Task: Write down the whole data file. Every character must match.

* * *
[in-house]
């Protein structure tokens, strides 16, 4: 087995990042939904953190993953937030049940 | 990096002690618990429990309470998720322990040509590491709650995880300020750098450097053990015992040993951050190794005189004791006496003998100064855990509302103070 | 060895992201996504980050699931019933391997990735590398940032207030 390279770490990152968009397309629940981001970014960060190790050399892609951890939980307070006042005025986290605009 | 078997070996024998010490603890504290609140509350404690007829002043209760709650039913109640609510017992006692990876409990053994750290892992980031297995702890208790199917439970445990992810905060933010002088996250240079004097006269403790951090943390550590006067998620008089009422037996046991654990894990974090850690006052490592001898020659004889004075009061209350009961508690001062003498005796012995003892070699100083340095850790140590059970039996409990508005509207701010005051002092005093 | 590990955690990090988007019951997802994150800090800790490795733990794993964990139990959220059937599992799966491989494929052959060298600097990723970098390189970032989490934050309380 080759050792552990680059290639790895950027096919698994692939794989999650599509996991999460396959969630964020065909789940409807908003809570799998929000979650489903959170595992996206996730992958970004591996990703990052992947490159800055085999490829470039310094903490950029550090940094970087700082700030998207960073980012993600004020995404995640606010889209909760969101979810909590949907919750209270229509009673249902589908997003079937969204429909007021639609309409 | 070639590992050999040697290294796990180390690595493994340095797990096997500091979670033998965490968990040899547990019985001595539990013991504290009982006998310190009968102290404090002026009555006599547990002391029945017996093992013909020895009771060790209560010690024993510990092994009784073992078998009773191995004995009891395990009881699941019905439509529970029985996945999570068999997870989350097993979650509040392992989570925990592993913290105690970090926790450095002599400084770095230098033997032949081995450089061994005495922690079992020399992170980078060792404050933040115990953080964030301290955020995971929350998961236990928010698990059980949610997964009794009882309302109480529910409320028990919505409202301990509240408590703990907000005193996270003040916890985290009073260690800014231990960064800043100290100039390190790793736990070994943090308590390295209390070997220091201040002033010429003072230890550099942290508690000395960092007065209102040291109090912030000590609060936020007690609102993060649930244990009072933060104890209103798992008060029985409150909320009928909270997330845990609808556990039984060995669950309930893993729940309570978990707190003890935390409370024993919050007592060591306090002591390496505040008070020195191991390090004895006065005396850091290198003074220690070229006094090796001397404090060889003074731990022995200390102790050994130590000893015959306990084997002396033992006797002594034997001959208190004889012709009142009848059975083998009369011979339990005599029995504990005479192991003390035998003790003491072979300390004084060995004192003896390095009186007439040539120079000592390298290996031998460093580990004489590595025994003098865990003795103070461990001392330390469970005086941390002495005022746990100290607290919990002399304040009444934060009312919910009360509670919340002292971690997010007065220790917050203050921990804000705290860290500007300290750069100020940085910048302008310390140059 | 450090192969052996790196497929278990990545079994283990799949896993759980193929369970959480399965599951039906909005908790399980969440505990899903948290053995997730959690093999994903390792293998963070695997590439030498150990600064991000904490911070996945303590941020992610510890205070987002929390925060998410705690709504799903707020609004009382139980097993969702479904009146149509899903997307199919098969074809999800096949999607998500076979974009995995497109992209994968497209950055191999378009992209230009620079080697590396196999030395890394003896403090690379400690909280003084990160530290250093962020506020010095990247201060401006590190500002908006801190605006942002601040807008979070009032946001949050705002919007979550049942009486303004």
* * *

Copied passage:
[in-house]
């Protein structure tokens, strides 16, 4: 087995990042939904953190993953937030049940 | 990096002690618990429990309470998720322990040509590491709650995880300020750098450097053990015992040993951050190794005189004791006496003998100064855990509302103070 | 060895992201996504980050699931019933391997990735590398940032207030 390279770490990152968009397309629940981001970014960060190790050399892609951890939980307070006042005025986290605009 | 078997070996024998010490603890504290609140509350404690007829002043209760709650039913109640609510017992006692990876409990053994750290892992980031297995702890208790199917439970445990992810905060933010002088996250240079004097006269403790951090943390550590006067998620008089009422037996046991654990894990974090850690006052490592001898020659004889004075009061209350009961508690001062003498005796012995003892070699100083340095850790140590059970039996409990508005509207701010005051002092005093 | 590990955690990090988007019951997802994150800090800790490795733990794993964990139990959220059937599992799966491989494929052959060298600097990723970098390189970032989490934050309380 080759050792552990680059290639790895950027096919698994692939794989999650599509996991999460396959969630964020065909789940409807908003809570799998929000979650489903959170595992996206996730992958970004591996990703990052992947490159800055085999490829470039310094903490950029550090940094970087700082700030998207960073980012993600004020995404995640606010889209909760969101979810909590949907919750209270229509009673249902589908997003079937969204429909007021639609309409 | 070639590992050999040697290294796990180390690595493994340095797990096997500091979670033998965490968990040899547990019985001595539990013991504290009982006998310190009968102290404090002026009555006599547990002391029945017996093992013909020895009771060790209560010690024993510990092994009784073992078998009773191995004995009891395990009881699941019905439509529970029985996945999570068999997870989350097993979650509040392992989570925990592993913290105690970090926790450095002599400084770095230098033997032949081995450089061994005495922690079992020399992170980078060792404050933040115990953080964030301290955020995971929350998961236990928010698990059980949610997964009794009882309302109480529910409320028990919505409202301990509240408590703990907000005193996270003040916890985290009073260690800014231990960064800043100290100039390190790793736990070994943090308590390295209390070997220091201040002033010429003072230890550099942290508690000395960092007065209102040291109090912030000590609060936020007690609102993060649930244990009072933060104890209103798992008060029985409150909320009928909270997330845990609808556990039984060995669950309930893993729940309570978990707190003890935390409370024993919050007592060591306090002591390496505040008070020195191991390090004895006065005396850091290198003074220690070229006094090796001397404090060889003074731990022995200390102790050994130590000893015959306990084997002396033992006797002594034997001959208190004889012709009142009848059975083998009369011979339990005599029995504990005479192991003390035998003790003491072979300390004084060995004192003896390095009186007439040539120079000592390298290996031998460093580990004489590595025994003098865990003795103070461990001392330390469970005086941390002495005022746990100290607290919990002399304040009444934060009312919910009360509670919340002292971690997010007065220790917050203050921990804000705290860290500007300290750069100020940085910048302008310390140059 | 450090192969052996790196497929278990990545079994283990799949896993759980193929369970959480399965599951039906909005908790399980969440505990899903948290053995997730959690093999994903390792293998963070695997590439030498150990600064991000904490911070996945303590941020992610510890205070987002929390925060998410705690709504799903707020609004009382139980097993969702479904009146149509899903997307199919098969074809999800096949999607998500076979974009995995497109992209994968497209950055191999378009992209230009620079080697590396196999030395890394003896403090690379400690909280003084990160530290250093962020506020010095990247201060401006590190500002908006801190605006942002601040807008979070009032946001949050705002919007979550049942009486303004």